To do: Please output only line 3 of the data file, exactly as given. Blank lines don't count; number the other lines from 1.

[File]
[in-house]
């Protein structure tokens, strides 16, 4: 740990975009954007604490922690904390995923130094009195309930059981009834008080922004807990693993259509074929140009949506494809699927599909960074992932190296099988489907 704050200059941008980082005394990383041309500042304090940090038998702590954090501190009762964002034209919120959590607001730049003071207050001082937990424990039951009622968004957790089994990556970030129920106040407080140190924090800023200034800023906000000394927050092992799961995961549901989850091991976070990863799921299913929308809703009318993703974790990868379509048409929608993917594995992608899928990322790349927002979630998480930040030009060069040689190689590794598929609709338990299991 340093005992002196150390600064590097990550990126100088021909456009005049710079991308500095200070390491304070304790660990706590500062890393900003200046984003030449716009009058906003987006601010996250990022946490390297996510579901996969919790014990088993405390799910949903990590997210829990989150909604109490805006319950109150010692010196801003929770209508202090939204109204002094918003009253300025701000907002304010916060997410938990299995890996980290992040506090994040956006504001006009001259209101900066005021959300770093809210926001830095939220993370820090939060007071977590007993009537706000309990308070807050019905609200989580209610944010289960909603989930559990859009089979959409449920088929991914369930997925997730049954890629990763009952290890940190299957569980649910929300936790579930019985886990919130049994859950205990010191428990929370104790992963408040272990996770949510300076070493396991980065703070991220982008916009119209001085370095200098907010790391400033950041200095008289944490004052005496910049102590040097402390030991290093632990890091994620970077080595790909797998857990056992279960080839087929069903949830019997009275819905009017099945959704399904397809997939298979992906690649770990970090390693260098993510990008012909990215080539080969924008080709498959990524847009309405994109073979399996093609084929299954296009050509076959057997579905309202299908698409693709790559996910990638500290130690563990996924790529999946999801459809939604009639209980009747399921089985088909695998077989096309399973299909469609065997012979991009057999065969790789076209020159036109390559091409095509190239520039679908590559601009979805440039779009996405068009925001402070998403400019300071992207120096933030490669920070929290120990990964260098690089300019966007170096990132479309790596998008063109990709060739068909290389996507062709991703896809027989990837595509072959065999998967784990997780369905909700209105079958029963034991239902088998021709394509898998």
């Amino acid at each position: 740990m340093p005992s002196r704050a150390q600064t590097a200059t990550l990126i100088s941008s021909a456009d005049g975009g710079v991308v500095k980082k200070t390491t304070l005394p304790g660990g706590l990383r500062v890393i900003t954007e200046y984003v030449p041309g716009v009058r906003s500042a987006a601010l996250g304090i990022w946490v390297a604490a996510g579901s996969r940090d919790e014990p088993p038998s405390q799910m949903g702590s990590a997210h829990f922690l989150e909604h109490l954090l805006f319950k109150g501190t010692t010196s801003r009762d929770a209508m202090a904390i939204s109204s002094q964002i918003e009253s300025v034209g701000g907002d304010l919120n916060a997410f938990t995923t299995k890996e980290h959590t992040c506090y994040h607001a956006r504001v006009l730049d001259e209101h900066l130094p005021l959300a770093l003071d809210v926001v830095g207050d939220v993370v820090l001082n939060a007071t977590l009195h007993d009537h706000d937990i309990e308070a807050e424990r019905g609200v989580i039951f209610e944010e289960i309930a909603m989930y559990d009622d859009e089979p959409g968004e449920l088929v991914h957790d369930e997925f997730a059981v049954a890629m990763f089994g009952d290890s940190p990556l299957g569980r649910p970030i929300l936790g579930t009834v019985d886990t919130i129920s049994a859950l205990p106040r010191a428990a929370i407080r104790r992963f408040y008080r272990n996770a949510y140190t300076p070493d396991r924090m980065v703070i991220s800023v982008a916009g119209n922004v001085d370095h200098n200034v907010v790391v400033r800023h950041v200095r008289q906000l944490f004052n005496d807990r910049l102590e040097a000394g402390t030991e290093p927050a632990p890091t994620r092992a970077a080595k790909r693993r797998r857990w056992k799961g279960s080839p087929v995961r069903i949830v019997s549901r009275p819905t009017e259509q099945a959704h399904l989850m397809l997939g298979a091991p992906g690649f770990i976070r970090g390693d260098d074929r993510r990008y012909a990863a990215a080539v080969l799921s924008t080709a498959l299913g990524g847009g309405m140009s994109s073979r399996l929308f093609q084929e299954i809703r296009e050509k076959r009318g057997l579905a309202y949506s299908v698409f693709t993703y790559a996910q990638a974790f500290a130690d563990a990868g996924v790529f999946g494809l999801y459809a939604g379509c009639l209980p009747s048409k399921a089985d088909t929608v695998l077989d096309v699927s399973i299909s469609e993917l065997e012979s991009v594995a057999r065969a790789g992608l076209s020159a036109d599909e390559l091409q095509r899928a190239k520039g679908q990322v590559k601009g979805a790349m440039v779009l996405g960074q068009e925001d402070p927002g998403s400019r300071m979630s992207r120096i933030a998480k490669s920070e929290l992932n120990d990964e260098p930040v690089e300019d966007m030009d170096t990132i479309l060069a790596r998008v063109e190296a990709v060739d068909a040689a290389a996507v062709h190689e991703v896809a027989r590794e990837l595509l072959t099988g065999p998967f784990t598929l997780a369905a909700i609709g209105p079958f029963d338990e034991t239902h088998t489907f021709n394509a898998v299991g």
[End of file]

């Amino acid at each position: 740990m340093p005992s002196r704050a150390q600064t590097a200059t990550l990126i100088s941008s021909a456009d005049g975009g710079v991308v500095k980082k200070t390491t304070l005394p304790g660990g706590l990383r500062v890393i900003t954007e200046y984003v030449p041309g716009v009058r906003s500042a987006a601010l996250g304090i990022w946490v390297a604490a996510g579901s996969r940090d919790e014990p088993p038998s405390q799910m949903g702590s990590a997210h829990f922690l989150e909604h109490l954090l805006f319950k109150g501190t010692t010196s801003r009762d929770a209508m202090a904390i939204s109204s002094q964002i918003e009253s300025v034209g701000g907002d304010l919120n916060a997410f938990t995923t299995k890996e980290h959590t992040c506090y994040h607001a956006r504001v006009l730049d001259e209101h900066l130094p005021l959300a770093l003071d809210v926001v830095g207050d939220v993370v820090l001082n939060a007071t977590l009195h007993d009537h706000d937990i309990e308070a807050e424990r019905g609200v989580i039951f209610e944010e289960i309930a909603m989930y559990d009622d859009e089979p959409g968004e449920l088929v991914h957790d369930e997925f997730a059981v049954a890629m990763f089994g009952d290890s940190p990556l299957g569980r649910p970030i929300l936790g579930t009834v019985d886990t919130i129920s049994a859950l205990p106040r010191a428990a929370i407080r104790r992963f408040y008080r272990n996770a949510y140190t300076p070493d396991r924090m980065v703070i991220s800023v982008a916009g119209n922004v001085d370095h200098n200034v907010v790391v400033r800023h950041v200095r008289q906000l944490f004052n005496d807990r910049l102590e040097a000394g402390t030991e290093p927050a632990p890091t994620r092992a970077a080595k790909r693993r797998r857990w056992k799961g279960s080839p087929v995961r069903i949830v019997s549901r009275p819905t009017e259509q099945a959704h399904l989850m397809l997939g298979a091991p992906g690649f770990i976070r970090g390693d260098d074929r993510r990008y012909a990863a990215a080539v080969l799921s924008t080709a498959l299913g990524g847009g309405m140009s994109s073979r399996l929308f093609q084929e299954i809703r296009e050509k076959r009318g057997l579905a309202y949506s299908v698409f693709t993703y790559a996910q990638a974790f500290a130690d563990a990868g996924v790529f999946g494809l999801y459809a939604g379509c009639l209980p009747s048409k399921a089985d088909t929608v695998l077989d096309v699927s399973i299909s469609e993917l065997e012979s991009v594995a057999r065969a790789g992608l076209s020159a036109d599909e390559l091409q095509r899928a190239k520039g679908q990322v590559k601009g979805a790349m440039v779009l996405g960074q068009e925001d402070p927002g998403s400019r300071m979630s992207r120096i933030a998480k490669s920070e929290l992932n120990d990964e260098p930040v690089e300019d966007m030009d170096t990132i479309l060069a790596r998008v063109e190296a990709v060739d068909a040689a290389a996507v062709h190689e991703v896809a027989r590794e990837l595509l072959t099988g065999p998967f784990t598929l997780a369905a909700i609709g209105p079958f029963d338990e034991t239902h088998t489907f021709n394509a898998v299991g």